The advent of quantitative approaches to understanding the patterns of disease ushered in a golden era for public health. From the link between smoking and lung cancer to HIV and AIDS, statistics have been laudably applied to guide societies into tackling life-threatening behavioural practices and infectious diseases.
In a nation with a tightly rationed public health service, statistics are also key to deciding which of the many drugs on the market are made available. A group such as NICE must make agonizingly difficult decisions, weighing the price of treatment against its potential benefit. A common disease must be prioritized over a rare disease—any rational person would have no problem with that premise.
Unfortunately, population based statistics fall down in the face of the individual. If a diagnostic test has a 99% sensitivity, for example, it is perfectly logical behaviour to approve it for use and apply it blindly. But what do we do with the 1% of patients who are genuinely ill yet are shooed away by their GPs? Answer: we let them fall through the cracks and write it off as an occupational hazard of mathematics.
But the cold, hard logic of numbers crumbles even further in the case of fear—especially parental fear for their babies. The reaction to Zika virus might be dismissed as hysteria, the uneducated reaction of people who don’t appreciate that a solid evidence base between infection and microencephaly has not yet been established. But try telling that to an individual—a pregnant woman in Brazil, for example.
The reaction to the death of Faye Burdett from meningitis B is a perfect example of the way that one individual can overwhelmingly trump any number of learned statisticians. For Faye was not just a number, one of 3,200 annual cases of meningitis in the UK. Faye was a living, breathing girl, a sweet-faced toddler smiling up at us from the floor one moment, and then lying nearly lifeless in intensive care with horrific lesions the next. The “before” and “after” photos swept through social media like wildfire, and galvanized the current petition calling on the government to make the Bexsero MenB vaccine available to all children, not just those under 1 year old. The petition quickly became the most signed petition on the government’s website, just passing 700,000 signatures as I write.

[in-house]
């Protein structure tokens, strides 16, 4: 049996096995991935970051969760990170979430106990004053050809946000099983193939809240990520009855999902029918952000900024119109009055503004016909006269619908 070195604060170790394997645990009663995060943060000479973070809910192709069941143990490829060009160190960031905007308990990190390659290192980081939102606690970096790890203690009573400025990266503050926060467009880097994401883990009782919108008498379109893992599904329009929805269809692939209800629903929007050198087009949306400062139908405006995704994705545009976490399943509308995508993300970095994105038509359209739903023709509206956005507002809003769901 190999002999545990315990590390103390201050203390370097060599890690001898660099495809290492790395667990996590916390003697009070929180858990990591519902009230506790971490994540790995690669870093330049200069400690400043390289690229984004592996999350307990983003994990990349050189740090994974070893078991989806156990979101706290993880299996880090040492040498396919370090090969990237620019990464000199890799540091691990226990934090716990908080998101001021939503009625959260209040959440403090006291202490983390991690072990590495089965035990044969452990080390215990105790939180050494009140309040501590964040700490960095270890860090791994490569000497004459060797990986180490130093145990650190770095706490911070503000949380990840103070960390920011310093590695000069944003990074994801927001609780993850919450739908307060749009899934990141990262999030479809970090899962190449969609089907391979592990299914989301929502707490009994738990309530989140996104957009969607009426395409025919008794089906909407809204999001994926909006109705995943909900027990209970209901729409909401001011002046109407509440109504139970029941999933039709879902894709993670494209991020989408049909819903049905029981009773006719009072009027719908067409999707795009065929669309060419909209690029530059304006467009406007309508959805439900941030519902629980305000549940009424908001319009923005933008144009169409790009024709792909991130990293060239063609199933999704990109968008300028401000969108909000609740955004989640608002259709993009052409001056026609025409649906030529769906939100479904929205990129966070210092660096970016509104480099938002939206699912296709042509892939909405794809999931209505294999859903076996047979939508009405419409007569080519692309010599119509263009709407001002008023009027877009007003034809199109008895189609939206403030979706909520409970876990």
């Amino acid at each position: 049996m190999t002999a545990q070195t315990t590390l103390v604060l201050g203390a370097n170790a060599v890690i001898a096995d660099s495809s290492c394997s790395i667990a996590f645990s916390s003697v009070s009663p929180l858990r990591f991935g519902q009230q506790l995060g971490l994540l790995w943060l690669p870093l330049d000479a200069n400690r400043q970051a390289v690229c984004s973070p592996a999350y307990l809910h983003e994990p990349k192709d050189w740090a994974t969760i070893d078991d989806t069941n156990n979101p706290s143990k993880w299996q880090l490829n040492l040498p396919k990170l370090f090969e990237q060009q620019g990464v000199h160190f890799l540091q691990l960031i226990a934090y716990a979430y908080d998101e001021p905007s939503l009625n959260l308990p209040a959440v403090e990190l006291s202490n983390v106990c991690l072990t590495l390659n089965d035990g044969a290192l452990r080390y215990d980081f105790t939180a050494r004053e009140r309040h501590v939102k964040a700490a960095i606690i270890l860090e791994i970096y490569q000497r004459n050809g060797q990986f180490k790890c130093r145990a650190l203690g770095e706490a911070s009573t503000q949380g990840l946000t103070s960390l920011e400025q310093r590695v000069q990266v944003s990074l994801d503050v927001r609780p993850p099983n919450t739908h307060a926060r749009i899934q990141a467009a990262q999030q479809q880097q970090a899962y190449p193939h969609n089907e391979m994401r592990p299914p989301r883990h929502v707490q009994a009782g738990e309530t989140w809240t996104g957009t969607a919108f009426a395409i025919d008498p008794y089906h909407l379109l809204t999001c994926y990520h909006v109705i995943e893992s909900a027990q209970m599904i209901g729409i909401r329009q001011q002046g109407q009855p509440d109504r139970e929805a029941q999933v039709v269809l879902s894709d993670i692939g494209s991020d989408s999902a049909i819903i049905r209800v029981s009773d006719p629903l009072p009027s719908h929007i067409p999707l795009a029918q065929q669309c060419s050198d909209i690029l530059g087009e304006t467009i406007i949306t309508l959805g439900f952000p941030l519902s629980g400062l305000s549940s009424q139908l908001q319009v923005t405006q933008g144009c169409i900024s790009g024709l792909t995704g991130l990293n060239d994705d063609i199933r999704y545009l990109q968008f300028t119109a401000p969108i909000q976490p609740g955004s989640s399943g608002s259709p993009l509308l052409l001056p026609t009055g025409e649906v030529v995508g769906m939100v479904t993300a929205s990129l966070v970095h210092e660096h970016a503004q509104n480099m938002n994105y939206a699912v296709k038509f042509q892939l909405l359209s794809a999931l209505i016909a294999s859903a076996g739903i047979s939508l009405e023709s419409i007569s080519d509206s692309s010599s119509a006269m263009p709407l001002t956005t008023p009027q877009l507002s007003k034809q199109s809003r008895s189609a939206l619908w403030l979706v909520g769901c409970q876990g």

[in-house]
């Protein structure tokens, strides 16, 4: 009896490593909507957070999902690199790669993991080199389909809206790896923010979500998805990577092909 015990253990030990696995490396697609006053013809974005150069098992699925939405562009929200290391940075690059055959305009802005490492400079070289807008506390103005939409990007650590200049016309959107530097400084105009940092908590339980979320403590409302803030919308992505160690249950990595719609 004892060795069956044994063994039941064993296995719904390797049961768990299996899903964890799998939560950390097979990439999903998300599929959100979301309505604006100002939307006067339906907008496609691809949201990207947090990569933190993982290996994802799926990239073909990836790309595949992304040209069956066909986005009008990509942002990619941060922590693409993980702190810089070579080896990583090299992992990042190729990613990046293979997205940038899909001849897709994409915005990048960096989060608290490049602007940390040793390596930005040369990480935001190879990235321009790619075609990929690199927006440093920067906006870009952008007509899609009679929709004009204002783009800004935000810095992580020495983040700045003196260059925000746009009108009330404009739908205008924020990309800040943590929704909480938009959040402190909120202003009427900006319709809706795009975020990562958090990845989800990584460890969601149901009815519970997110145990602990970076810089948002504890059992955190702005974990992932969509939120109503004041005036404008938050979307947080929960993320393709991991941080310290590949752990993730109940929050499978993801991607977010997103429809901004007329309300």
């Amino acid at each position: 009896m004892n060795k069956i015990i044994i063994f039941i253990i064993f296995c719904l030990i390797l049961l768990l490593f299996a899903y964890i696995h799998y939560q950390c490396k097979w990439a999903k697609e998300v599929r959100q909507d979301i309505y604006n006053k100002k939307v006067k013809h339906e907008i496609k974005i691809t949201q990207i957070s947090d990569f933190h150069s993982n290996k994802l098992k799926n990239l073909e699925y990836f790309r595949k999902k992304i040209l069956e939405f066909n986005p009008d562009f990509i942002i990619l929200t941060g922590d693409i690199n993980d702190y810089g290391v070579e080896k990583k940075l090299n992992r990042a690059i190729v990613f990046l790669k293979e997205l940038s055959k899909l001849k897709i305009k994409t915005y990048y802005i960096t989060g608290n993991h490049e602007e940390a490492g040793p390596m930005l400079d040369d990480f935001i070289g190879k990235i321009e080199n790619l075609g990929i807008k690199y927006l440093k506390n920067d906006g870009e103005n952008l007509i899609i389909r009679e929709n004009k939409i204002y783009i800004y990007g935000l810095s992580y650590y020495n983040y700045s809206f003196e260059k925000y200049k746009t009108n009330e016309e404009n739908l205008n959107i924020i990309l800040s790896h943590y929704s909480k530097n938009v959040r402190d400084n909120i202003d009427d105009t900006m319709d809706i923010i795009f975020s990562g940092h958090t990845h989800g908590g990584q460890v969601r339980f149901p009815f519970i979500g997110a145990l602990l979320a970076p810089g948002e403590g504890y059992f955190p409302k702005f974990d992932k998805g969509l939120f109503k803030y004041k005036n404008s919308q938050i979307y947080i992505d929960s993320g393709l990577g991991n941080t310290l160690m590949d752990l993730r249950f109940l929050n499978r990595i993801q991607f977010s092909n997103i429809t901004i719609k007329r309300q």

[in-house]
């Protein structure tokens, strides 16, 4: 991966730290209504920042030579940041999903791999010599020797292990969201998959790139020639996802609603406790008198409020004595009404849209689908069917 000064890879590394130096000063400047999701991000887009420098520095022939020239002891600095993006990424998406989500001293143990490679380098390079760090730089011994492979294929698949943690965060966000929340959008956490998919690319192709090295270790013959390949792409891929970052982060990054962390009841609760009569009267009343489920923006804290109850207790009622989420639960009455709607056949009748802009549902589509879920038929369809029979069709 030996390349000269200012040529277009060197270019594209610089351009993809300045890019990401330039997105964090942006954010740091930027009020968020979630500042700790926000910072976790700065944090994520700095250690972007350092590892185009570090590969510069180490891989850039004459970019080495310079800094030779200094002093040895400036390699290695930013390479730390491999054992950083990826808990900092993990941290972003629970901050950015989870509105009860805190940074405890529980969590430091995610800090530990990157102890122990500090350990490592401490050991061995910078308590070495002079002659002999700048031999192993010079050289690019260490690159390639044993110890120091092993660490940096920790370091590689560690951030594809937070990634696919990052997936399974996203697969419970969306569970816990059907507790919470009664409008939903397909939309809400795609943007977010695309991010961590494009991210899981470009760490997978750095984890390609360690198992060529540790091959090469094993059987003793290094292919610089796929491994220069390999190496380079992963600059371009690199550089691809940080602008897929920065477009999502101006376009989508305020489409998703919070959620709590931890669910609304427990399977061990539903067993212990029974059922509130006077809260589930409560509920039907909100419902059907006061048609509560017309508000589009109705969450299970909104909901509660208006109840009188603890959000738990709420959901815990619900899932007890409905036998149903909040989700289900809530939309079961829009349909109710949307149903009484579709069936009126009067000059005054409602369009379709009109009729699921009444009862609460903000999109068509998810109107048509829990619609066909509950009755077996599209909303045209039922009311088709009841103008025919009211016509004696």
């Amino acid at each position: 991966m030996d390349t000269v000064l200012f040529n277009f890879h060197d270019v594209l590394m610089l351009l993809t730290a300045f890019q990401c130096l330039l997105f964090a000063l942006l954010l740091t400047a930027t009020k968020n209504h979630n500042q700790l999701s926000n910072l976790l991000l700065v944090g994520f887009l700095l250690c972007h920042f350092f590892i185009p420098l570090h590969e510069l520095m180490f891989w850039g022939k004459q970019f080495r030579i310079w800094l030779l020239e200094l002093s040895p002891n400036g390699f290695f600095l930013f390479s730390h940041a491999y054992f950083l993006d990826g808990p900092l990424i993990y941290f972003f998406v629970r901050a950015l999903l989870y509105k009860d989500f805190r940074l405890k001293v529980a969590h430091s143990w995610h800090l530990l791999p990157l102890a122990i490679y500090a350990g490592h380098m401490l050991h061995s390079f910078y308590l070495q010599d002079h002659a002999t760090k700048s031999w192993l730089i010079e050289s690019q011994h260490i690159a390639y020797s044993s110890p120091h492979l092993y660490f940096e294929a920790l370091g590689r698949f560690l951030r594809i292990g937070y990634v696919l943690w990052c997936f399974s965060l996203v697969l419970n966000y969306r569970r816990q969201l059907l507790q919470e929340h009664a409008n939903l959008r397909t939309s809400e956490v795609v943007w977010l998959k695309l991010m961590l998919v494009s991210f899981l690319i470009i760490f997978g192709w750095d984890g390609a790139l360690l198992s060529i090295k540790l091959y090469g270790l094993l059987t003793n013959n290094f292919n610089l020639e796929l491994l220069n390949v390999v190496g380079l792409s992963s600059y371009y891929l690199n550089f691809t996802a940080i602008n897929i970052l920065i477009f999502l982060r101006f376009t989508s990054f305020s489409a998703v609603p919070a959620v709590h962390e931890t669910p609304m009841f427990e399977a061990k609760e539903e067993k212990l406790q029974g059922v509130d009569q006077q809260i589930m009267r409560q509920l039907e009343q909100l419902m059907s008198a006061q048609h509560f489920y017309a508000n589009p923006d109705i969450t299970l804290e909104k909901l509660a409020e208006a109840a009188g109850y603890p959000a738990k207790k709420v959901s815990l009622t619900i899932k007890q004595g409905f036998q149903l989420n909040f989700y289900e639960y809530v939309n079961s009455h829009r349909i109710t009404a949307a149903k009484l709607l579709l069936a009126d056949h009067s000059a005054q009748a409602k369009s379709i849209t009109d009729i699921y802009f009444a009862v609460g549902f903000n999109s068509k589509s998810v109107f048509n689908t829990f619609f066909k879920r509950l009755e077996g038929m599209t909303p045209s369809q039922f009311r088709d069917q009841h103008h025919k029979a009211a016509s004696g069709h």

It matters not a jot to a parent that the odds of a child contracting meningitis B after the age of six months are rare. They want the vaccine for their child: and who can blame them?
In hindsight, given the initial restriction back in September’s Bexsero rollout and the democratizing power of the internet, it’s no surprise that people are reacting as they have. It is a little more surprising that a multinational drug giant like GSK was caught out, with insufficient stocks to cater to the demand of private clinics who are now turning away frightened parents in droves.
It was already an uneasy reality, back in September, that affluent families could acquire protection for older babies, while poorer families could not. But as the death of one individual reminds us that numbers are only abstract entities, further questions are now raised. Yes, Bexsero is still expensive, and MenB is still rare. The NHS budget remains unchanged. But the petition may well lead to a re-evaluation. This terrible disease is now preventable. Going by the 2014/15 statistics, expanding the programme to all under-5s could save a dozen lives, and prevent the disability of about two dozen children.
What are those young lives worth? It’s not only a question of cost any more. It’s a question of morality and social justice—and it’s one for us all to decide.
Jennifer Rohn runs a lab studying the cell biology of infection in the Division of Medicine at University College London.
Competing interests: None declared.